The first wave of punk rock was not about virtuousity; indeed, its finest practitioners could barely play their instruments. Rather, it reflected, according to The Rolling Stone Illustrated History of Rock & Roll (2nd edition), "the utopian dream of everyman an artist."
The origins of garage rock, the forerunner of mid-1960s punk, can be discerned in the instrumental groups based in California and the Pacific Northwest during the early 1960s. Within a few years a number of Mexican-American bands in southern California had begun adding vocals, most notably the Premiers ("Farmer John"; 1964), Cannibal & the Headhunters ("Land of 1,000 Dances"; 1965), and Thee Midniters ("Land of 1,000 Dances, Part 1"; 1965). By the middle of the decade, however, the creative center of the scene had shifted back to the northern Pacific coast, home base for groups such as the Sonics (Seattle), the Kingsmen, and Paul Revere & the Raiders (the latter two hailing from Portland).
The next phase, classic punk, coincided with the rise of psychedelia in 1966. New technical breakthroughs such as fuzztone and the electric twelve-string guitar enabled young musicians possessing limited playing technique to experiment with an augmented sonic vocabulary. The genre also incorporated various fads of the moment including the drug subculture and Eastern music (e.g., ragas, sitars) and philosophy. Punk bands sprang up across the nation; those cited below (categorized by locale) all had at least one moderate hit:
The Standells ("Dirty Water," "Sometimes Good Guys Don't Wear White," "Why Pick on Me"); The Remains; The Barbarians ("Are You a Boy of Are You a Girl," "Moulty")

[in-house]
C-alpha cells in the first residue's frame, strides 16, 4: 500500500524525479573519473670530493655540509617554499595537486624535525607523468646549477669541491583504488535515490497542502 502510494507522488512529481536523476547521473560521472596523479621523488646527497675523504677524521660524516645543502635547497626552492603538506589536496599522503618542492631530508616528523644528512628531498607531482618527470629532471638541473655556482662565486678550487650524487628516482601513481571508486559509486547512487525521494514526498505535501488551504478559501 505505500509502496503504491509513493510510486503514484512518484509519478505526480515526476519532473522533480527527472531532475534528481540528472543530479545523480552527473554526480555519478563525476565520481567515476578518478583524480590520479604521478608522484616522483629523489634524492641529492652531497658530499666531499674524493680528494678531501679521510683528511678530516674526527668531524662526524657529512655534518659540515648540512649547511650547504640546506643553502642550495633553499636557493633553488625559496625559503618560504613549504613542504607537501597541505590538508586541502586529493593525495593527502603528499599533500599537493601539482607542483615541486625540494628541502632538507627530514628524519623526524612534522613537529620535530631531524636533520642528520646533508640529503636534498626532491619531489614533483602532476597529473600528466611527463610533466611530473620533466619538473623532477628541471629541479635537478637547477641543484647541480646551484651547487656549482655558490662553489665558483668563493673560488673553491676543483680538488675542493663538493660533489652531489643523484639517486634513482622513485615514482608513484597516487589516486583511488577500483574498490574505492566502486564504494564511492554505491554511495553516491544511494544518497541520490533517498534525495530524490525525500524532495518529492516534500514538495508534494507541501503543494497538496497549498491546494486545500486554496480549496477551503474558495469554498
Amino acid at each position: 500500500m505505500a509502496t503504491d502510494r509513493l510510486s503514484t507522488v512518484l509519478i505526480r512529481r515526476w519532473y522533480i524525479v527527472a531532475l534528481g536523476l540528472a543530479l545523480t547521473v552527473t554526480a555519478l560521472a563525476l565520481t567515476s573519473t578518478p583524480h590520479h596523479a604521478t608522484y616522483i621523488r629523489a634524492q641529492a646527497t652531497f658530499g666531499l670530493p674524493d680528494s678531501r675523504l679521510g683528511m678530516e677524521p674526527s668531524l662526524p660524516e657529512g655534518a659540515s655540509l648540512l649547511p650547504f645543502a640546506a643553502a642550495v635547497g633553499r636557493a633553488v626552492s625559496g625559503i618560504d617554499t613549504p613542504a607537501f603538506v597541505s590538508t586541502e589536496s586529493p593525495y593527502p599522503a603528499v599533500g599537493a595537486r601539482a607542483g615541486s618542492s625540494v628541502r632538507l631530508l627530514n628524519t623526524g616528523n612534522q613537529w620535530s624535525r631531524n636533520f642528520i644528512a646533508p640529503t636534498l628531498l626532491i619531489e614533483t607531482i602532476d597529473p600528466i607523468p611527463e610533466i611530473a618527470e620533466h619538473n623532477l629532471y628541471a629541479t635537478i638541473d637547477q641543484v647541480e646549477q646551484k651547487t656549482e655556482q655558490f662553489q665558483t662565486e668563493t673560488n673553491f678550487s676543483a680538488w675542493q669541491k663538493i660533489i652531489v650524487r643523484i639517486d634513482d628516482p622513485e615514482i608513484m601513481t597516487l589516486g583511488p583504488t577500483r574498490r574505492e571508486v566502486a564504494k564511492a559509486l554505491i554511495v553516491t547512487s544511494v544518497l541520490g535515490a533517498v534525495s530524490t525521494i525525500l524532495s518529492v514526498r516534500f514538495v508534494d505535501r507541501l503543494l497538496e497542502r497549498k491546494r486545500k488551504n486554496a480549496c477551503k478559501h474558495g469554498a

The Litter; Terry Knight & the Pack ("I, Who Have Nothing"); Cryan' Shames ("Sugar and Spice"); Shadows of Knight ("Gloria"); ? & the Mysterians ("96 Tears," "I Need Somebody")
John Fred & His Playboy Band ("Judy in Disguise"); The Hombres ("Let It Out"); The Gentrys ("Keep on Dancing"); The Swingin' Medallions ("Double Shot of My Baby's Love," "She Drives Me Out of My Mind")
Count Five ("Psychotic Reaction"); Chocolate Watch Band; Syndicate of Sound ("Little Girl"); The Music Machine ("Talk Talk"); The Leaves ("Hey Joe"); The Seeds ("Pushin' Too Hard," "Can't Seem to Make You Mine")
By 1968 punk had lost its momentum, the more adventuresome bands evolving in the direction of acid rock. The remaining holdouts had no options other than heavy metal. For instance, in the Michigan area, the Amboy Dukes (fronted by gonzo guitarist Ted Nugent) took the former path, whereas Grand Funk Railroad (a spin-off of Terry Knight & the Pack), the MC5, and the Stooges (lead by Iggy Pop) opted for the latter. The rebellious element of punk attitude continued to be sustained in these stylistic offshoots, ultimately to be resurrected in the second punk wave of the mid-1970s.